Home > Travel > Gyeongju – Thursday … except not Gyeongju: Busan

Gyeongju – Thursday … except not Gyeongju: Busan

Having seen much of what there is to see in Gyeongju (not everything, by any means, but there’s only so many grassy mounds one wants to look at) on Tuesday and Wednesday, I decided that it would be a good idea to take a trip down to Busan.

On the very south-eastern tip of the peninsula, Busan is South Korea’s second city; it has a population of about 4 million and is a major port. With its various beaches, it’s also quite a popular tourist destination.

My first plan was to take the train, but when I got to the station at about 9:30 and asked for a ticket I was told that I could only go as far as Bujeon (I think; it must be a suburb of the city) and then take the subway from there. The earliest train was at 10:40, arriving at 12:20 or so. I decided to try the bus station instead.

At the Express Bus Terminal I got an open ticket for ₩4,000 (about £2) and was on a coach within about ten minutes. The ride lasted about 50 minutes and dropped me at Nopodong. There, I bought another ₩4,000 ticket for the ride back and began to figure out the subway system. (Like Prague) Busan only has three subway lines (and unlike Seoul which has about a dozen, with new ones being constructed seemingly all the time). A subway ajumma in a pastel pink and yellow ajumma uniform helped me use the touchscreen ticket machine.

I had limited ambitions in terms of sightseeing when I was there. I did a little research and found that there was a Busan Tower at a Yongdusan Park (‘Yongdu’ = ‘dragon’s head’; ‘san’ = ‘mountain’). I made that my first port of call.

Yongdusan Park

As I left the subway it seemed like the weather was quite hazy, and I worried a little about the visibility. By the time I got up the hill (via a series of about five escalators) to the park I must have risen above it. The sky was blue and decorated with nice mackerel clouds (cirrus, or whatever it is).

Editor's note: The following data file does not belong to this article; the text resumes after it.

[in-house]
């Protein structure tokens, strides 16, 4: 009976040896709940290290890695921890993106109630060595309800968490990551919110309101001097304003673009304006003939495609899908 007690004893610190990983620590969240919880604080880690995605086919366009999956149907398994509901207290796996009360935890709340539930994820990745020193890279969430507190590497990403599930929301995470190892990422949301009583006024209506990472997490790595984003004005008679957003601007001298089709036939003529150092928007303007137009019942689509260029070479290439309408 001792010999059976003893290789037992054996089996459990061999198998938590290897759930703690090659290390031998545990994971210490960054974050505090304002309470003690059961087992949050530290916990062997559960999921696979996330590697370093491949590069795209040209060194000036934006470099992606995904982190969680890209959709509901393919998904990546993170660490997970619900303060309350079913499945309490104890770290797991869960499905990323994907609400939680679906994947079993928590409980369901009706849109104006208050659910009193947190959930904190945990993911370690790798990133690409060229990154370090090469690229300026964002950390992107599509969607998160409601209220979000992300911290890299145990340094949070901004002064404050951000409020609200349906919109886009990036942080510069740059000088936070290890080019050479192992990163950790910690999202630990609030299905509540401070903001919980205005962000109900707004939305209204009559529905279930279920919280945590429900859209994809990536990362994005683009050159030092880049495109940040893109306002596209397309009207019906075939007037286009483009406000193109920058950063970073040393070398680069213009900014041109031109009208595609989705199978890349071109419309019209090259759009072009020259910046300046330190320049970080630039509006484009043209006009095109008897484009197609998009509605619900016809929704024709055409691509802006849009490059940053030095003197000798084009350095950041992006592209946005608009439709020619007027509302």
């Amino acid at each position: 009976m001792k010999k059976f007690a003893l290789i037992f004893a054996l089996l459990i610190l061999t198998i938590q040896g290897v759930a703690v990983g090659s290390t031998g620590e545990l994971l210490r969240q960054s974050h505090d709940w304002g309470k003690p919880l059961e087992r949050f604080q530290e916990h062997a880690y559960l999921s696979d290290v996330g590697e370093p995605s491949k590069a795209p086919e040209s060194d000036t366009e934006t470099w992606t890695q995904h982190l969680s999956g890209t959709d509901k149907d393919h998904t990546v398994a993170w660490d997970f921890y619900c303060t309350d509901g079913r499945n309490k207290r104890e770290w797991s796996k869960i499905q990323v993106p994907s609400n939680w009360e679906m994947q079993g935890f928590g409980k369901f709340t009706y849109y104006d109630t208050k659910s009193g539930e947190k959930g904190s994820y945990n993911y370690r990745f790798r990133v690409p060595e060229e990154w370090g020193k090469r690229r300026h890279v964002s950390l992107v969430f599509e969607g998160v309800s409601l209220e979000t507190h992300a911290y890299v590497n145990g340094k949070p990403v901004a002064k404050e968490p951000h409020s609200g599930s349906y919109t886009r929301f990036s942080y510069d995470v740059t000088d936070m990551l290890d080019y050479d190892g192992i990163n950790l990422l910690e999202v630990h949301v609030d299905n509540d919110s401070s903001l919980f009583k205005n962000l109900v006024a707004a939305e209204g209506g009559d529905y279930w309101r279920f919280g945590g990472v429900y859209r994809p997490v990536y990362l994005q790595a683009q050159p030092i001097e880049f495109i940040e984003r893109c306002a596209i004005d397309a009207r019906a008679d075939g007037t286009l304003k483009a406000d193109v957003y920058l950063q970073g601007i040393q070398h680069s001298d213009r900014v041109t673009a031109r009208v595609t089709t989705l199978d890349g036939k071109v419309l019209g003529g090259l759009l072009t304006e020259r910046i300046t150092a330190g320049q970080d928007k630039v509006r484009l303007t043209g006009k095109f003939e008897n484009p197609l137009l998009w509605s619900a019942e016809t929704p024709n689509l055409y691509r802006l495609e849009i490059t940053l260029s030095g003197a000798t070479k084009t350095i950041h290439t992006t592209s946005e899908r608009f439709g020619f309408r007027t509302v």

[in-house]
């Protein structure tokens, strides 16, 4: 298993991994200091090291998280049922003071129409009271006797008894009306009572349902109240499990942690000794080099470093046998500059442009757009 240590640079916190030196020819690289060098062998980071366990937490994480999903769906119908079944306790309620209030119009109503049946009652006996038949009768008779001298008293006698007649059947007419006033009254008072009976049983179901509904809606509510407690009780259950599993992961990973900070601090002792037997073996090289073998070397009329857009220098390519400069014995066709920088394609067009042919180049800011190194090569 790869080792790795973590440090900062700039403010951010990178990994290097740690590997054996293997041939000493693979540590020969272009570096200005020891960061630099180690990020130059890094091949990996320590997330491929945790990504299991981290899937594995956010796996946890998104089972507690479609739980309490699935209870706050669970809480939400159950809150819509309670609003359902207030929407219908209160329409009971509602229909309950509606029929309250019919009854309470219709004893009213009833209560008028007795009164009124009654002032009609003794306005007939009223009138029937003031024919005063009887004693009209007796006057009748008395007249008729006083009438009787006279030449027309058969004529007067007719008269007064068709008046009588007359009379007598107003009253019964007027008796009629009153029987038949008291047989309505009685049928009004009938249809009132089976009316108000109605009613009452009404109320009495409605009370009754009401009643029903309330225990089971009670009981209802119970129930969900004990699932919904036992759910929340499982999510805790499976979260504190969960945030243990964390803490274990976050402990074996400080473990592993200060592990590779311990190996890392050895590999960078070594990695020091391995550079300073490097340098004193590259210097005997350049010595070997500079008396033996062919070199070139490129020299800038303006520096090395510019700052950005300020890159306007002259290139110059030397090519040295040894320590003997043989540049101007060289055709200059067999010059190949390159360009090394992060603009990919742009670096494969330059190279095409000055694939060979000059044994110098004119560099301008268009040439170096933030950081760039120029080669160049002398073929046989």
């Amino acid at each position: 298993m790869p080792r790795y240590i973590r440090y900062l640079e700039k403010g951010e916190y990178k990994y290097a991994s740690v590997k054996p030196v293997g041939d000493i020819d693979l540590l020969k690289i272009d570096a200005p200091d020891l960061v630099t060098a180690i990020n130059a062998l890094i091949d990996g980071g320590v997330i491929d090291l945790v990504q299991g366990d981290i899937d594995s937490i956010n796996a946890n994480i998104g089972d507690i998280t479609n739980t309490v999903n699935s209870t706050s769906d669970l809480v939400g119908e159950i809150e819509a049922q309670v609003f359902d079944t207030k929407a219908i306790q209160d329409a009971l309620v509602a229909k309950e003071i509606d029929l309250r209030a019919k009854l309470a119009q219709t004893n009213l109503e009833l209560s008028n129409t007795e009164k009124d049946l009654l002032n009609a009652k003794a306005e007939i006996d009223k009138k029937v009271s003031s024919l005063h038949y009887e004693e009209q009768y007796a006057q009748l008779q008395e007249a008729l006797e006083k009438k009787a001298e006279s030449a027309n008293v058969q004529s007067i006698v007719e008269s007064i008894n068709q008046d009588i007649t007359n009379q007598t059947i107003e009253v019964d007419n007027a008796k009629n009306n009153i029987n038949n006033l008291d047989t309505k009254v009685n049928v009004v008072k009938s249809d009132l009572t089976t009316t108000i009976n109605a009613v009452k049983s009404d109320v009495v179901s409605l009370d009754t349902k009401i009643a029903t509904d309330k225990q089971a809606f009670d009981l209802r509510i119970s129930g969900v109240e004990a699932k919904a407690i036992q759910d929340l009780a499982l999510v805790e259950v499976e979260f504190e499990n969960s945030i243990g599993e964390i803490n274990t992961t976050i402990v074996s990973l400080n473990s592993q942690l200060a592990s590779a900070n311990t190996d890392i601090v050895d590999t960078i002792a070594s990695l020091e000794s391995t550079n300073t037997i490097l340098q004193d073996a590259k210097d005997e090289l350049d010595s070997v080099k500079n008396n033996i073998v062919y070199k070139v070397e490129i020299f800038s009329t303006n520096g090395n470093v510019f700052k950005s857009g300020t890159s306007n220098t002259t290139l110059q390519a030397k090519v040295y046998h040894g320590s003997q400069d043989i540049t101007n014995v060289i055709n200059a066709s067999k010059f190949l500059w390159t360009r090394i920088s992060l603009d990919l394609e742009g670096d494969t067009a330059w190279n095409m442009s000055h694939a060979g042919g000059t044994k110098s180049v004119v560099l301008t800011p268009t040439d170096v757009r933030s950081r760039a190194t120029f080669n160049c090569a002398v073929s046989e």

Busan Tower

I went up the tower (120 metres in height) and took a batch of photos of Busan. The air grew increasingly milky with distance, but it was still possible to see a lot.

Hazy Harbour

There was also a museum of musical instruments at the foot of the tower. But it was closed. Darn. I had a look at some Japanese dolls in the neighbouring exhibition hall instead. Then I went for a coffee at a place called Cafe Seattle. Just inside the front door was a Segway – they were offering five-minute rides on it for ₩10,000. I passed that particular bargain up.

Japanese Doll

Next on my itinerary was Haeundae Beach. This is a very famous holiday spot – many of my students have talked about going on vacation there. It’s OK, I suppose. It seemed very narrow, but maybe that was just because the tide was in. It’s a mile or two long, and immediately behind it is Busan – large buildings and busy roads. An incongruous juxtaposition.

Haeundae Beach

I walked to the right, round a small headland to a rocky coastline. I found an information board that talked about some old figure who had carved the characters hae, un, dae into the rocks. It implied they were still visible, but I could see no sign of them. I took a load more photos. Once I was done I stopped at a public toilet to change my top and give my pits a spray. Then I went for more coffee.

Seagulls

And this left me enough time to comfortably make my way back to the coach station. I worried a little about whether there would be places left, but I needn’t have – there were only a handful of people on my bus. I found the appropriate bay – the bus there had a card in the window saying ‘경주’ (‘Gyeongju’). I waited for a moment for one of the several drivers hanging around to look at my ticket. Meanwhile, a couple of women approached the bay and climbed on board. So I did too.

When we got going, but driver didn’t bother collecting tickets or announcing the destination. I worried again – this time about ending up in the wrong city. But we arrived in Gyeongju 50 minutes later – just after nine. Only then did the driver take people’s tickets as got off the bus. Afterwards I wondered what would have happened had I pretended not to have a ticket.

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